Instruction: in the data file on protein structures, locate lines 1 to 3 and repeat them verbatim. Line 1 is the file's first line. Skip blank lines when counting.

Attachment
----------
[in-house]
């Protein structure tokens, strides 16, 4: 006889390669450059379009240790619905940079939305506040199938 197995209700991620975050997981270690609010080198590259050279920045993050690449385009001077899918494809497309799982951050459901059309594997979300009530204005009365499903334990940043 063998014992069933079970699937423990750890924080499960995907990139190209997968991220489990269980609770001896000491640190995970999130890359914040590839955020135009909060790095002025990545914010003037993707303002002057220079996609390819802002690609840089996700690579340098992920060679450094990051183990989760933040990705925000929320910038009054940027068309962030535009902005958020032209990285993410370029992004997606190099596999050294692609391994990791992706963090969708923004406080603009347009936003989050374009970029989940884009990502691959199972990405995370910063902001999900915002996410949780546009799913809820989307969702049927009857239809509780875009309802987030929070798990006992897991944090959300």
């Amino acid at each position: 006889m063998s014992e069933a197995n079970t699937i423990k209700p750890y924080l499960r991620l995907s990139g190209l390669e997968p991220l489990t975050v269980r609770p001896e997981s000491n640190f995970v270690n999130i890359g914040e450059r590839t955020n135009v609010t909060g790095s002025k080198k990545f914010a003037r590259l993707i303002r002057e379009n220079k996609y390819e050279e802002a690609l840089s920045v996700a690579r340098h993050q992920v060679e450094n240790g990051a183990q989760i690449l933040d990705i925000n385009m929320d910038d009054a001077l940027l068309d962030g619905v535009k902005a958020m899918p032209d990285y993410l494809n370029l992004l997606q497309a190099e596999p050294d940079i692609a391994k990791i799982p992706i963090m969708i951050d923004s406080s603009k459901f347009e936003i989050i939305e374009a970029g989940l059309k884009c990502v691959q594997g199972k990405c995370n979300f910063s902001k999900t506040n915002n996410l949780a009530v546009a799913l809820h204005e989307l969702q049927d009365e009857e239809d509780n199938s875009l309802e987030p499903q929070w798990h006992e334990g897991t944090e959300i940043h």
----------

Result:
[in-house]
């Protein structure tokens, strides 16, 4: 006889390669450059379009240790619905940079939305506040199938 197995209700991620975050997981270690609010080198590259050279920045993050690449385009001077899918494809497309799982951050459901059309594997979300009530204005009365499903334990940043 063998014992069933079970699937423990750890924080499960995907990139190209997968991220489990269980609770001896000491640190995970999130890359914040590839955020135009909060790095002025990545914010003037993707303002002057220079996609390819802002690609840089996700690579340098992920060679450094990051183990989760933040990705925000929320910038009054940027068309962030535009902005958020032209990285993410370029992004997606190099596999050294692609391994990791992706963090969708923004406080603009347009936003989050374009970029989940884009990502691959199972990405995370910063902001999900915002996410949780546009799913809820989307969702049927009857239809509780875009309802987030929070798990006992897991944090959300």
């Amino acid at each position: 006889m063998s014992e069933a197995n079970t699937i423990k209700p750890y924080l499960r991620l995907s990139g190209l390669e997968p991220l489990t975050v269980r609770p001896e997981s000491n640190f995970v270690n999130i890359g914040e450059r590839t955020n135009v609010t909060g790095s002025k080198k990545f914010a003037r590259l993707i303002r002057e379009n220079k996609y390819e050279e802002a690609l840089s920045v996700a690579r340098h993050q992920v060679e450094n240790g990051a183990q989760i690449l933040d990705i925000n385009m929320d910038d009054a001077l940027l068309d962030g619905v535009k902005a958020m899918p032209d990285y993410l494809n370029l992004l997606q497309a190099e596999p050294d940079i692609a391994k990791i799982p992706i963090m969708i951050d923004s406080s603009k459901f347009e936003i989050i939305e374009a970029g989940l059309k884009c990502v691959q594997g199972k990405c995370n979300f910063s902001k999900t506040n915002n996410l949780a009530v546009a799913l809820h204005e989307l969702q049927d009365e009857e239809d509780n199938s875009l309802e987030p499903q929070w798990h006992e334990g897991t944090e959300i940043h």